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Ivory Coast and Ghana unite to fight cocoa price volatility

Ivory Coast and Ghana unite to fight cocoa price volatility


Ivory Coast and Ghana, the world’s top cocoa producers, will deepen collaboration in order to coordinate their production strategies to tackle price volatility, the heads of the two country’s marketing boards said on Wednesday.

The two countries plan to hold regular meetings and are establishing a technical committee to discuss how best to manage production and ensure sustainability, they said following a meeting in Ivory Coast’s commercial capital, Abidjan.

The two west African countries have been liaising on the front of cocoa smuggling across their respective borders. Farmers on both sides are known to try selling their produce where they are likely to get the best deal leading to cases of smuggling.

Ghana recently announced plans to introduce hand pollination of cocoa seedlings and to begin irrigating farms as part of plans to boost production.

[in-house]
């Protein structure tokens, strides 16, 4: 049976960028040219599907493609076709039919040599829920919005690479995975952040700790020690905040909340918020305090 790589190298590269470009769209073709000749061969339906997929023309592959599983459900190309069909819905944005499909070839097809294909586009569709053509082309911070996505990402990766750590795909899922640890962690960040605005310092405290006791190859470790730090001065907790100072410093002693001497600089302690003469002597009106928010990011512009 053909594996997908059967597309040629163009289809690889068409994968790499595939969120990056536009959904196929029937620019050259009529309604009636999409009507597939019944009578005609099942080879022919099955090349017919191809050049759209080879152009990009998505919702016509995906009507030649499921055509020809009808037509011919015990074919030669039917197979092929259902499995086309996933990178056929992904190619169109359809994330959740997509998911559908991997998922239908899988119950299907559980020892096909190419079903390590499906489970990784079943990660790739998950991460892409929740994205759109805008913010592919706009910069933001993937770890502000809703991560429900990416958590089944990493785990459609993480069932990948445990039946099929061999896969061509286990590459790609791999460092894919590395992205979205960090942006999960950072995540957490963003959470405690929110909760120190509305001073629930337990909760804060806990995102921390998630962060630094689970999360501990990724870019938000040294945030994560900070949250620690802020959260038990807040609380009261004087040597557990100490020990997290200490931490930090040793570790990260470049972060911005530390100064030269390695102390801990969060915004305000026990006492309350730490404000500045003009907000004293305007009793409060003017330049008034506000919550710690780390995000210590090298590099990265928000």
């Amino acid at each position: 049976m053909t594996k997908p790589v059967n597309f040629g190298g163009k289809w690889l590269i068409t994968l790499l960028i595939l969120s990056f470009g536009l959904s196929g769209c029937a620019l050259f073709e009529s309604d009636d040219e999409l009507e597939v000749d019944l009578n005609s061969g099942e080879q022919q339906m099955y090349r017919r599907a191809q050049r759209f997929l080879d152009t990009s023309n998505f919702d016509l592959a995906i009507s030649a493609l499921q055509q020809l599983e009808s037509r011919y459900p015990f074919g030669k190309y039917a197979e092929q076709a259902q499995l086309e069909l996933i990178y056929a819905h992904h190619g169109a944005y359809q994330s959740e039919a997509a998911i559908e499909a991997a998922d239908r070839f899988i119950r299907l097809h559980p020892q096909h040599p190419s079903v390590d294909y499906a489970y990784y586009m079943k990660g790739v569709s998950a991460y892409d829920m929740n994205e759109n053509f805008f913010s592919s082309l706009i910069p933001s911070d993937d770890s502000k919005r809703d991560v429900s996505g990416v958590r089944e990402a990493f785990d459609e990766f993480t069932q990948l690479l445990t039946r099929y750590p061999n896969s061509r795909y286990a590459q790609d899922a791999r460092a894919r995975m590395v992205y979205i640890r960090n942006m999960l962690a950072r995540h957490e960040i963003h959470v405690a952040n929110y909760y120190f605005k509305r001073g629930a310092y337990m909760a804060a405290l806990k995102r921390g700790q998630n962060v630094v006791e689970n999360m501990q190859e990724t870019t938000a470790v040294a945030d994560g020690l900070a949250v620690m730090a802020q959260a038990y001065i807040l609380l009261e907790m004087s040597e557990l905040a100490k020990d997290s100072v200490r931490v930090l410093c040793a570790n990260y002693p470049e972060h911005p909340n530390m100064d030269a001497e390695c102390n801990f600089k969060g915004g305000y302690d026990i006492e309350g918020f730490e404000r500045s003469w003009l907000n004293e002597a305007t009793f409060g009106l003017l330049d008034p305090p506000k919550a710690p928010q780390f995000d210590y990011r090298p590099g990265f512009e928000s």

The west African nation is the world’s second largest cocoa grower – only behind its western neighbour Ivory Coast – and aims to boost production to 1 million tonnes by 2020.

The government is hiring around 5,000 people to pilot artificial pollination in some 30 districts this year and will also provide solar pumps to irrigate farms in the dry season, deputy agriculture minister William Agyapong Quaittoo said.

Last week, the chief executive of the regulator, Cocobod, said Ghana was on track to exceed its revised 800,000-tonne target for cocoa this season due to good rains this year.

Cocobod has typically bought in ready pollinated seedlings from growers to feed its nurseries, or relied on natural pollination by wind and birds.

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